These exercises serve two important purposes. First, they’ll help you relieve knee and low back pain. Perform 1-2 sets of each exercise every day until the pain subsides. Second, they work as terrific activation exercises before any workout. You’ll lift heavier loads and help safeguard yourself against injury. Perform 1-2 sets of each move before your workouts.

Most men should start with a blue or black band; women can start with a yellow or green band. The Perform Better mini-bands can be purchased at this Amazon link.

In my next installment I’ll cover some of the more complex strength exercises they perform at MPI. In the meantime, give these exercises a try.

Finally, if you’re interested in the biomechanics of knee injury, I highly recommend you check out Dr. Powers’ clinical commentary at this link.

Stay Focused,
CW

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7 thoughts on “Glute Training Science at MPI

  1. Hi Chad,

    very interesting information you’ve put out there!

    I really like the stuff you’ve put a lot of research in lately, because it’s so important for most people. Our bodies seem to be so much in imbalance nowadays. It’s a shame that trying to fix this problem seems to be an often neglected topic in the fitness-industry.

    Two short questions I’d like to ask:

    1) Will it be beneficial to perform these exercises directly before some of the big lifts (squat/deadlift for example) to get the neural firing up for the targeted muscle-groups?

    2) Is there any chance you’ll be presenting some stuff about neck-training/rehab/prevention-work in the near future? This seems to be another grey area I’ve heard a lot of different opinions on from all kind of people including doctors, physical-therapists and so on…

    Keep up the good work!

    Best Regards,

    Tobias

    CW: Yes, definitely perform these exercises before your workouts. They’ll make you stronger. Neck rehab is very tricky, but I’ll be posting some neck drills in the next few weeks. Thanks!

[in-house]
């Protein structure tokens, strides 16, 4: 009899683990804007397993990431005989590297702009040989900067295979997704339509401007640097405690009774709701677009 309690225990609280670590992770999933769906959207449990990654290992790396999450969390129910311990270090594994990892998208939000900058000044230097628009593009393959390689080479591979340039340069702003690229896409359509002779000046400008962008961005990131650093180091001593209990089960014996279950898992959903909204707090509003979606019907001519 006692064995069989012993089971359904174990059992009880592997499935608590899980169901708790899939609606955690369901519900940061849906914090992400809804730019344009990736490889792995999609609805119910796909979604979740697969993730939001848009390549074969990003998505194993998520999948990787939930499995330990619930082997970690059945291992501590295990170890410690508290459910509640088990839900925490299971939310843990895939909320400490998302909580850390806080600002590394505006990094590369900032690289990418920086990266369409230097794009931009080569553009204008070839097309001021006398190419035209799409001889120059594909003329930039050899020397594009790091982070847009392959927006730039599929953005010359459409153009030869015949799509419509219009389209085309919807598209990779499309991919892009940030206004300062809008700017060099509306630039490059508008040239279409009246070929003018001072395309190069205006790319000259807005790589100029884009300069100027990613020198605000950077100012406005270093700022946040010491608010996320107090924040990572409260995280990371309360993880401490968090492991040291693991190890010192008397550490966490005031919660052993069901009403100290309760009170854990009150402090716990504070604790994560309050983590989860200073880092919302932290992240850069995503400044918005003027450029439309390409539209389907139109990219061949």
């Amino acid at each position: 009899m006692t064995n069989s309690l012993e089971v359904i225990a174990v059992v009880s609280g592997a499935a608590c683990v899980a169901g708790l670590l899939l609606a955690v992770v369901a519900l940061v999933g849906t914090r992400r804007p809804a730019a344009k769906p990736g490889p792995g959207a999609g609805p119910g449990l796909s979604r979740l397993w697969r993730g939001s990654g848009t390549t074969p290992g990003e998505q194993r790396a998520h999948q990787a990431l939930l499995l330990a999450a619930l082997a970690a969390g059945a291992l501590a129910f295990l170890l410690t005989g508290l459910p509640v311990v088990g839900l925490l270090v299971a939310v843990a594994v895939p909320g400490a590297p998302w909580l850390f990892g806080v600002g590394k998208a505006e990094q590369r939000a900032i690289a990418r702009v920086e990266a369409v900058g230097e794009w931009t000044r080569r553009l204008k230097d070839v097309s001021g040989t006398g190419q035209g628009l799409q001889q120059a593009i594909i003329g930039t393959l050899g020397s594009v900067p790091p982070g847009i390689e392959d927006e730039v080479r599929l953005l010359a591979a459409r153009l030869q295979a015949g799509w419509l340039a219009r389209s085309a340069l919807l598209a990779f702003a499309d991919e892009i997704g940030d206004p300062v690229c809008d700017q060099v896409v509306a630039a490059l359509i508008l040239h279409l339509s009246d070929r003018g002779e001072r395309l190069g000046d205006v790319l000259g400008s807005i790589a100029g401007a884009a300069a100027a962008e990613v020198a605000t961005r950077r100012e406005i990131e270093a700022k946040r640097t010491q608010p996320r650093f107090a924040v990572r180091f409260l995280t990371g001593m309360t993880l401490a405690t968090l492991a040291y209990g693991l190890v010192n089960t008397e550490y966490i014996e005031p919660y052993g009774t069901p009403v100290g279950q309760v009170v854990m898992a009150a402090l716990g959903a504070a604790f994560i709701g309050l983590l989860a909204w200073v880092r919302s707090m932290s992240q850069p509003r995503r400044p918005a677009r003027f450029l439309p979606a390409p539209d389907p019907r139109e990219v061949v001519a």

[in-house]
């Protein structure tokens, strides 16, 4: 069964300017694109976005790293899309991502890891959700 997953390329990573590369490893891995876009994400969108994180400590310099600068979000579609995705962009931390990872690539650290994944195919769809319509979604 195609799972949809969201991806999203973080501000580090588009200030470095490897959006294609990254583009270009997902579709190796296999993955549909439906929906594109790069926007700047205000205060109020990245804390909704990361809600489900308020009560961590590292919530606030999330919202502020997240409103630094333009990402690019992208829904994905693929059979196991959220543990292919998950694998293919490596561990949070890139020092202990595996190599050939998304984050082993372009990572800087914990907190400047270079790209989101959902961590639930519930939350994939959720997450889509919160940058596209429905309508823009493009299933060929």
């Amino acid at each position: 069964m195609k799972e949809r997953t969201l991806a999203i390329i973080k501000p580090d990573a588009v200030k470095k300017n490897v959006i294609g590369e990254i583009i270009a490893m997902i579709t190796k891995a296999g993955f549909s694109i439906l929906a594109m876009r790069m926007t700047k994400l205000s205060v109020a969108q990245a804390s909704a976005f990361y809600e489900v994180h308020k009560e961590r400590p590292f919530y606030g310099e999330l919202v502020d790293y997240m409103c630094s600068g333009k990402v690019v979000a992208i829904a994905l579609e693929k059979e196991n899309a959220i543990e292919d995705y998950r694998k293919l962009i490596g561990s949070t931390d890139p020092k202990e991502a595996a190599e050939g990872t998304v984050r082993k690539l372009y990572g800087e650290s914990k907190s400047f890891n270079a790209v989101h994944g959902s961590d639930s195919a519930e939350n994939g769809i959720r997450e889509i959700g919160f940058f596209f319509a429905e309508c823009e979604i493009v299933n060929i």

2. Great stuff CW,

    I like utilizing the side plank position with the clam to tie the core into the movement, most def a better progression than simply laying on your side.

    Bill

  3. Chad, I have read some of Bret Contreras’s work on the glute bridge with bands and he states that movement targets the glutes more than just about anything. He is using both feet on the ground as opposed to the single leg glute bridge you demonstrated. Does performing the double leg bridge target more glutes than the single leg bridge?

    CW: At MPI they typically don’t use glute bridges for the reasons mentioned in the article. However, the hip thrust can be a great exercise and Bret knows his stuff.

  4. Nice work Chad! Great to see strength coaches/personal trainers working alongside top researchers/sports scientists. Powers played an integral role in getting people to stop focusing solely on the knee with regards to PFPS and start looking at the hip. The lab looks badass, I’m jealous! Nice exercises too. Keep it up my friend! BC

    CW: Thanks, bud! Always great to get your feedback.

  5. Great article, Chad. Quick question. I’ve always squatted and deadlifted with a wide sumo stance ever since I can remember. This was because when I first started working out, I saw a lot of people squatting and deadlifting with their feet shoulder-width apart, but they would have that inward knee buckling you were talking about. I didn’t want that happening to me, so to compensate I got in the habit of making all my stances, regardless of the heavy lift, wide and stable with my toes pointing more out instead of straight forward. I’ve kept that up to this day, and my knees don’t buckle, and I just feel much more grounded and secure when lifting heavy.

    My question is, would it be more beneficial to just do these exercise and squat and deadlift in a more conventional stance (feet shoulder-width apart with toes pointed forward)? Or should I add these exercises and keep the stance I’ve been doing all along?

    Thanks!

    CW: Kyle, I recommend you squat/deadlift both ways: sometimes with sumo stance and sometimes with a narrower stance. And definitely do these drills before your workouts because they’ll help a lot.

  6. Awesome article.. really need to incorporate these into my training.
    Would the abductor machine help too ?
    I would also like to read about some neck rehab exercises in the future.
    Keep it up !!

    CW: Thanks – I would stick to the exercises in the post, instead of an abductor machine.

  7. Great information. Just what the doctor ordered. I really appreciate the information and drills you are giving through your blog. Looking forward to more drills by MPI from you.